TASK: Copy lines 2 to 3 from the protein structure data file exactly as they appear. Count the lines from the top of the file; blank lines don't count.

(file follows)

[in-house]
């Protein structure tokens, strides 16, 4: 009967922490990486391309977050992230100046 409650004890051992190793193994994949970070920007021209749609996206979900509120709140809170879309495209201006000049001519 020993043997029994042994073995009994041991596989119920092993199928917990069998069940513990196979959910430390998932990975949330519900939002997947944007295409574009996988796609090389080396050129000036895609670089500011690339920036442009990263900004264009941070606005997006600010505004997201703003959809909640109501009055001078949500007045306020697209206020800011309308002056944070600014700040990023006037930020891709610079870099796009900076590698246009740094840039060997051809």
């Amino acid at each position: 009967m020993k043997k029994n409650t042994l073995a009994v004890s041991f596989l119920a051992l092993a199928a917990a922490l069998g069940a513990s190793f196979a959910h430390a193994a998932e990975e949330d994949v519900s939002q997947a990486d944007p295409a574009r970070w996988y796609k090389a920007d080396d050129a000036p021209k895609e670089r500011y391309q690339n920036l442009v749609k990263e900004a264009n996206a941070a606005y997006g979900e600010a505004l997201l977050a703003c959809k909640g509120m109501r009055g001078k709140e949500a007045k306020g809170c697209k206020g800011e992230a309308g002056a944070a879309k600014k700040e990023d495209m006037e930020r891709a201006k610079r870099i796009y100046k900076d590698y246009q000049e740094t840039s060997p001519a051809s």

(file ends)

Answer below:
């Protein structure tokens, strides 16, 4: 009967922490990486391309977050992230100046 409650004890051992190793193994994949970070920007021209749609996206979900509120709140809170879309495209201006000049001519 020993043997029994042994073995009994041991596989119920092993199928917990069998069940513990196979959910430390998932990975949330519900939002997947944007295409574009996988796609090389080396050129000036895609670089500011690339920036442009990263900004264009941070606005997006600010505004997201703003959809909640109501009055001078949500007045306020697209206020800011309308002056944070600014700040990023006037930020891709610079870099796009900076590698246009740094840039060997051809």
């Amino acid at each position: 009967m020993k043997k029994n409650t042994l073995a009994v004890s041991f596989l119920a051992l092993a199928a917990a922490l069998g069940a513990s190793f196979a959910h430390a193994a998932e990975e949330d994949v519900s939002q997947a990486d944007p295409a574009r970070w996988y796609k090389a920007d080396d050129a000036p021209k895609e670089r500011y391309q690339n920036l442009v749609k990263e900004a264009n996206a941070a606005y997006g979900e600010a505004l997201l977050a703003c959809k909640g509120m109501r009055g001078k709140e949500a007045k306020g809170c697209k206020g800011e992230a309308g002056a944070a879309k600014k700040e990023d495209m006037e930020r891709a201006k610079r870099i796009y100046k900076d590698y246009q000049e740094t840039s060997p001519a051809s």